The University as a Sanctuary

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Pullias Center for Higher Education, University of Southern California


Soon after the election of Donald J. Trump as President-elect of the United States, many faculty, students, and staff throughout the country campaigned to have their campuses designated as “sanctuaries.” Although the concept of a sanctuary dates to the ancient Greek and Roman empires, it has special historical significance for the United States. For decades, sanctuaries have offered a wide range of individuals - including conscientious objectors to war and faith-based social activists - protection from targeted political prosecution (Lippert, 2013). Nevertheless, the call for a college or university to become a sanctuary is relatively new. The impetus for the call concerns President-elect Trump’s repeated demand to reverse the Deferred Action for Childhood Arrivals (DACA) immigration policy and deport all undocumented individuals from the United States. Approximately 730,000 individuals who have applied and been approved for DACA are amongst those who might be deported (Hipsman, Gómez-Aguiñaga, & Capps, 2016). This report offers a brief overview of what the traditional understanding of a sanctuary has been and consider the current calls for colleges and universities to become sanctuaries.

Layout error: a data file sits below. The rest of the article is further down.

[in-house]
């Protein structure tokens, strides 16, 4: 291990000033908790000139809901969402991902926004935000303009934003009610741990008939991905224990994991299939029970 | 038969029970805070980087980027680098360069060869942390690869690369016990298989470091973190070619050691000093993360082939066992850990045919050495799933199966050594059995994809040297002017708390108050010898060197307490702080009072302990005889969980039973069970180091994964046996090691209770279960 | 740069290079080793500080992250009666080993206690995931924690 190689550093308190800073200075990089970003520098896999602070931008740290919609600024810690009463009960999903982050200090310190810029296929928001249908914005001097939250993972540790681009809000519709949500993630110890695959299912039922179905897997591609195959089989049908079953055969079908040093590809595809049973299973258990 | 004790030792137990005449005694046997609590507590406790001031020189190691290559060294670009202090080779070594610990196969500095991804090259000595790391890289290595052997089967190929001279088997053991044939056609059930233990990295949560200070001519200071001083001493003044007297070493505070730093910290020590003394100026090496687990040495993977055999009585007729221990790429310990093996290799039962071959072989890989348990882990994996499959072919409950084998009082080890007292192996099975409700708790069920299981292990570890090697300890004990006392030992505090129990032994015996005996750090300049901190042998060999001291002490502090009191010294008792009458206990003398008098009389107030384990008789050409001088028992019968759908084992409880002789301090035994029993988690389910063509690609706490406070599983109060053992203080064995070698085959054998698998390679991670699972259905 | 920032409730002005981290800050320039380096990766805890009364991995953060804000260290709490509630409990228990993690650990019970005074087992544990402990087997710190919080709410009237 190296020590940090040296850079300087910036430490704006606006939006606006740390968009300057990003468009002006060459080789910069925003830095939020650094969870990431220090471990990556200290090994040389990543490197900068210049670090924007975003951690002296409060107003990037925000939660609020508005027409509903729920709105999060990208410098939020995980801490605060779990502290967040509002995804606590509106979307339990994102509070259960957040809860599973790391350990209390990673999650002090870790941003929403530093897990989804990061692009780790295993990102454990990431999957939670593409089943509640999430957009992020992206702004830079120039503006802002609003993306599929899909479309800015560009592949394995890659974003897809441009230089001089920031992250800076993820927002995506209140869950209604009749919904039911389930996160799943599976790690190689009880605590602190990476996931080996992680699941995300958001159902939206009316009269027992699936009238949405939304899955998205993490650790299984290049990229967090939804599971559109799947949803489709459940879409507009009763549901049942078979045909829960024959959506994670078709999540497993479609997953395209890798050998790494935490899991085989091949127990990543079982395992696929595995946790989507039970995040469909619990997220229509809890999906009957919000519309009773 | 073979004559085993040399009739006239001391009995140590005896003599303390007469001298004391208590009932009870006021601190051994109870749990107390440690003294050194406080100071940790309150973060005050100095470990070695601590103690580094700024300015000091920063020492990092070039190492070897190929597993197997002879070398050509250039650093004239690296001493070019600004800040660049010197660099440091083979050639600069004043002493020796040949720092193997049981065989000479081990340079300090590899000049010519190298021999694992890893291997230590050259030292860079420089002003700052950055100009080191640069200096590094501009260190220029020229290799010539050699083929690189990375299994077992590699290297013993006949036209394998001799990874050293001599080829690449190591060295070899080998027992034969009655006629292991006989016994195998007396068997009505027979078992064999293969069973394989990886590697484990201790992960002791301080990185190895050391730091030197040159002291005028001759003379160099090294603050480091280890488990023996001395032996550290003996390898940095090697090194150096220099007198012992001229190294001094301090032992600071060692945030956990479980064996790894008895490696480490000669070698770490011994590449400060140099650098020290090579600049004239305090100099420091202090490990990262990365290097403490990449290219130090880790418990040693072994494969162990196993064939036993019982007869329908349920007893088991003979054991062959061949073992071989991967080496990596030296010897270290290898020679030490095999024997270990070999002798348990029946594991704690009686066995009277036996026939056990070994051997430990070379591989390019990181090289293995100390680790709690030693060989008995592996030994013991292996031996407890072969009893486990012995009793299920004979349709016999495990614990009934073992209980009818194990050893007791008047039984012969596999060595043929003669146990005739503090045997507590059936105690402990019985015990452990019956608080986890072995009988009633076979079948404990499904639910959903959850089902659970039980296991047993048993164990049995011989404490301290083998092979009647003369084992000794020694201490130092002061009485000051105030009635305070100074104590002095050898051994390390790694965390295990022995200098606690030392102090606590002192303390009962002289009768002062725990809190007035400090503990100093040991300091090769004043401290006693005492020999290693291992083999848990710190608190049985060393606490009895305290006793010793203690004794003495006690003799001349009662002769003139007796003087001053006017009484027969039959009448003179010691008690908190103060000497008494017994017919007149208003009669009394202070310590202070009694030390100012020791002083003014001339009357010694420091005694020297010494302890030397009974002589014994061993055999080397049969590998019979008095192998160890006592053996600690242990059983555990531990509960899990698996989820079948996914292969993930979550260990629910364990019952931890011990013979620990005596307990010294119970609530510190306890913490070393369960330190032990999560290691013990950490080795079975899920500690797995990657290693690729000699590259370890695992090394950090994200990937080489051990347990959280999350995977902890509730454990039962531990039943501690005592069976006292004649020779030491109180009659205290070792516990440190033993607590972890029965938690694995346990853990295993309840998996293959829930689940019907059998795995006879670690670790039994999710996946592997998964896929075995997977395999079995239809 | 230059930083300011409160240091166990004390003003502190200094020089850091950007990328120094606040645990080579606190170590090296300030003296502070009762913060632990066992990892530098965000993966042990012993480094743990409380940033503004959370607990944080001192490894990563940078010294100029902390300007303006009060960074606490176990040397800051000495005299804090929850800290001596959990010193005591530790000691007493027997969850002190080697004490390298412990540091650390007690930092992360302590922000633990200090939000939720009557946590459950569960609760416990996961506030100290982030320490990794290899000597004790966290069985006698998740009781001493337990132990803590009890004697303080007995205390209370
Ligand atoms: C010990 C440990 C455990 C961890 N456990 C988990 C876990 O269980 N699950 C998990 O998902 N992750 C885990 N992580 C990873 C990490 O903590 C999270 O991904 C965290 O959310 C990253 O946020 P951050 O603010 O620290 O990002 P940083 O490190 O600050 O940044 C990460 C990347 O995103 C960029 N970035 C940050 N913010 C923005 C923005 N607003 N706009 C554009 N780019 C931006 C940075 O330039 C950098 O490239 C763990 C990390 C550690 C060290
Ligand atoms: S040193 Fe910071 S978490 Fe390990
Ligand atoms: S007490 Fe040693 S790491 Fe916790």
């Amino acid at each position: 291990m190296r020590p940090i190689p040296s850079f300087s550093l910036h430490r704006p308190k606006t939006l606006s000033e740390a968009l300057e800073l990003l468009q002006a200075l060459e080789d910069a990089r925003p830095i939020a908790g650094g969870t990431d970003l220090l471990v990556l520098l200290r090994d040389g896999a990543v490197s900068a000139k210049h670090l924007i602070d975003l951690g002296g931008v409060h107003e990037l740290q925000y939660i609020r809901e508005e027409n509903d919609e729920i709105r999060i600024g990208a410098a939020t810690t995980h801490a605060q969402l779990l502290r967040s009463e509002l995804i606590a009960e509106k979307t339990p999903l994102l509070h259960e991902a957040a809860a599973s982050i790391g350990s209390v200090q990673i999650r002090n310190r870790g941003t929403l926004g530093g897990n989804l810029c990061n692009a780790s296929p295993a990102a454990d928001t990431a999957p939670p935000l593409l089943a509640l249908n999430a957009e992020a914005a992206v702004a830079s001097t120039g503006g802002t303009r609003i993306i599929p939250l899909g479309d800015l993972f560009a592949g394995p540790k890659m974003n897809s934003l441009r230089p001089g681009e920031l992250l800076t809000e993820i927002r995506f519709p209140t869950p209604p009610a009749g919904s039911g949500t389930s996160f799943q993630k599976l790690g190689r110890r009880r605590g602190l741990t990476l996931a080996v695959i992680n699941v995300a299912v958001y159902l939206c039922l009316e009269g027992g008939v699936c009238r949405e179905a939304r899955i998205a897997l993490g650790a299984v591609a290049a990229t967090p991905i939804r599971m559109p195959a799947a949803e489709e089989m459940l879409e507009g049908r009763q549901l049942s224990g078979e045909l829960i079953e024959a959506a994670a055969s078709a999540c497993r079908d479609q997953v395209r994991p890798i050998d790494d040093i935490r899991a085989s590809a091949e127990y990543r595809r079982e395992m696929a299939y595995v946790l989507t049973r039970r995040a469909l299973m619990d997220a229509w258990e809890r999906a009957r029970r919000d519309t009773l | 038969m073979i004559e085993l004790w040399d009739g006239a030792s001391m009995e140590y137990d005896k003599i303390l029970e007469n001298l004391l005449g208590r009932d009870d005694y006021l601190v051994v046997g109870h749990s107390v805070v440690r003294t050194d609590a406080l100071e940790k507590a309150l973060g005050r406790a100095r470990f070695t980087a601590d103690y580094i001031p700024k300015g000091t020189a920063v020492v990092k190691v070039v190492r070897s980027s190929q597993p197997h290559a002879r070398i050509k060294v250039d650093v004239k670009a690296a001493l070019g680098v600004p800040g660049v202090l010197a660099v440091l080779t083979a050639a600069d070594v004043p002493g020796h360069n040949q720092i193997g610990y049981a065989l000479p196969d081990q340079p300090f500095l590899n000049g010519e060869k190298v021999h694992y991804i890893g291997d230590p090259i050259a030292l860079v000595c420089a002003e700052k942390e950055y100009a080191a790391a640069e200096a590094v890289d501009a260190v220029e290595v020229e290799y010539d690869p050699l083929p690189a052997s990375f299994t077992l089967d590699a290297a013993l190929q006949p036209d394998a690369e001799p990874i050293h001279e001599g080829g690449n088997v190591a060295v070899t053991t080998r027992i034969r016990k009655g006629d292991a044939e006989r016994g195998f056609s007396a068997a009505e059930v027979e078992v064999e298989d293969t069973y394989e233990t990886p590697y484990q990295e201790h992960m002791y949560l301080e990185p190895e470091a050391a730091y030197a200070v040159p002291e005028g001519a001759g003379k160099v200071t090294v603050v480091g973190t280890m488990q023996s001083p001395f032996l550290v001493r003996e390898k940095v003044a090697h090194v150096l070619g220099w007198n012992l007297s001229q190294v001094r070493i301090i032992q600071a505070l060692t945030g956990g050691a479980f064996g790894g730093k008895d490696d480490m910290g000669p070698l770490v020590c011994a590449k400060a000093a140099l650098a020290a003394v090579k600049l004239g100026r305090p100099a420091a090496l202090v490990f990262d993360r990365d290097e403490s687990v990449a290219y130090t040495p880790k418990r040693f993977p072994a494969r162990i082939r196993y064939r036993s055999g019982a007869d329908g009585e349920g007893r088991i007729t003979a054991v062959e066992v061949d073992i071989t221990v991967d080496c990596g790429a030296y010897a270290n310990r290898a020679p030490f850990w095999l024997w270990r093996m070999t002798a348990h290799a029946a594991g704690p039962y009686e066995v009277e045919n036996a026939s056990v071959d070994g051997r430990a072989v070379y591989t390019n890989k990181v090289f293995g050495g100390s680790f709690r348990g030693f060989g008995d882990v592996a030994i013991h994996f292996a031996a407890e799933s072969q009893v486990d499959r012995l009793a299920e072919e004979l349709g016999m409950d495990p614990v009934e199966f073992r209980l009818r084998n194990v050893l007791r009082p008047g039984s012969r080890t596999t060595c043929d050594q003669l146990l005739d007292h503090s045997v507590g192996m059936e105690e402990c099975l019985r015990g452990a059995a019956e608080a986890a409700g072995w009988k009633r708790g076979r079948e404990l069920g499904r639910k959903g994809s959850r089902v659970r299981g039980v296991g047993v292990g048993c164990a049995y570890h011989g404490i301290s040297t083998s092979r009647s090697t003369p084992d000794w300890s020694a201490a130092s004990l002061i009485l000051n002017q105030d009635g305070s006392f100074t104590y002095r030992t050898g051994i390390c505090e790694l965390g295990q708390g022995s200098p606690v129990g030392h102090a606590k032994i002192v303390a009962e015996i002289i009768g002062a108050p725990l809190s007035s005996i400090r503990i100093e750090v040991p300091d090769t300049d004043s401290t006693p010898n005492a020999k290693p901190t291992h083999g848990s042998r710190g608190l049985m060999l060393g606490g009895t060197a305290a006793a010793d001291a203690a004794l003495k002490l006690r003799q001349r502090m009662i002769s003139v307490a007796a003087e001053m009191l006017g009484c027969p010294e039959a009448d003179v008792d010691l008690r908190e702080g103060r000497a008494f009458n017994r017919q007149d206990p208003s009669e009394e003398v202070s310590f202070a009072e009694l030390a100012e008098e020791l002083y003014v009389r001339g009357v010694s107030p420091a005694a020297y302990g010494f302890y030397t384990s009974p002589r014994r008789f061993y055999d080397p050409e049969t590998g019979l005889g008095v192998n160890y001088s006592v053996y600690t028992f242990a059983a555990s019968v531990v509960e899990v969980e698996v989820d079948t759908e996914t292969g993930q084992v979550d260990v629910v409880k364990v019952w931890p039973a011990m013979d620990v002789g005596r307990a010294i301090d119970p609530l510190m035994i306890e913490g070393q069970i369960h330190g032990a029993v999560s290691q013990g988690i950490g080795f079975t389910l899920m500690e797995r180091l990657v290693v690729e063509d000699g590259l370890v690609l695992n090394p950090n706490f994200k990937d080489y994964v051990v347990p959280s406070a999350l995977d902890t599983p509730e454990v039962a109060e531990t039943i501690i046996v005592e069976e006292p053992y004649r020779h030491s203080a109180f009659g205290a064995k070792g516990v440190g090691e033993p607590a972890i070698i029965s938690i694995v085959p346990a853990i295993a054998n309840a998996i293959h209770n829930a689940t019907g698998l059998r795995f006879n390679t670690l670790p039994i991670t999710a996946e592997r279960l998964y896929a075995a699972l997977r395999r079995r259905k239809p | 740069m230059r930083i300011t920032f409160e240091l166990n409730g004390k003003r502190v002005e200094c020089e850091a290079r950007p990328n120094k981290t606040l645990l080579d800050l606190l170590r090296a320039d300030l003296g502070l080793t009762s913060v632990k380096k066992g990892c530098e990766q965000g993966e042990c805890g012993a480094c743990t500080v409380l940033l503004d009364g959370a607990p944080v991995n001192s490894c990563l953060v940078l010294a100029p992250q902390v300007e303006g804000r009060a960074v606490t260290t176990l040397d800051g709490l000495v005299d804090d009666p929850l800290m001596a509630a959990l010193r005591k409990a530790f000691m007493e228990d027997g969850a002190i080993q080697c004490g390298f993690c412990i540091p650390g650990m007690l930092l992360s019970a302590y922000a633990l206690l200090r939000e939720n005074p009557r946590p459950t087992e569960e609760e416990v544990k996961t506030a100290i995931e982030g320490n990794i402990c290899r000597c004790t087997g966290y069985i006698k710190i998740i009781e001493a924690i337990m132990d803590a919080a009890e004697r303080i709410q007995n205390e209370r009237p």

Universities and colleges--United States, sanctuary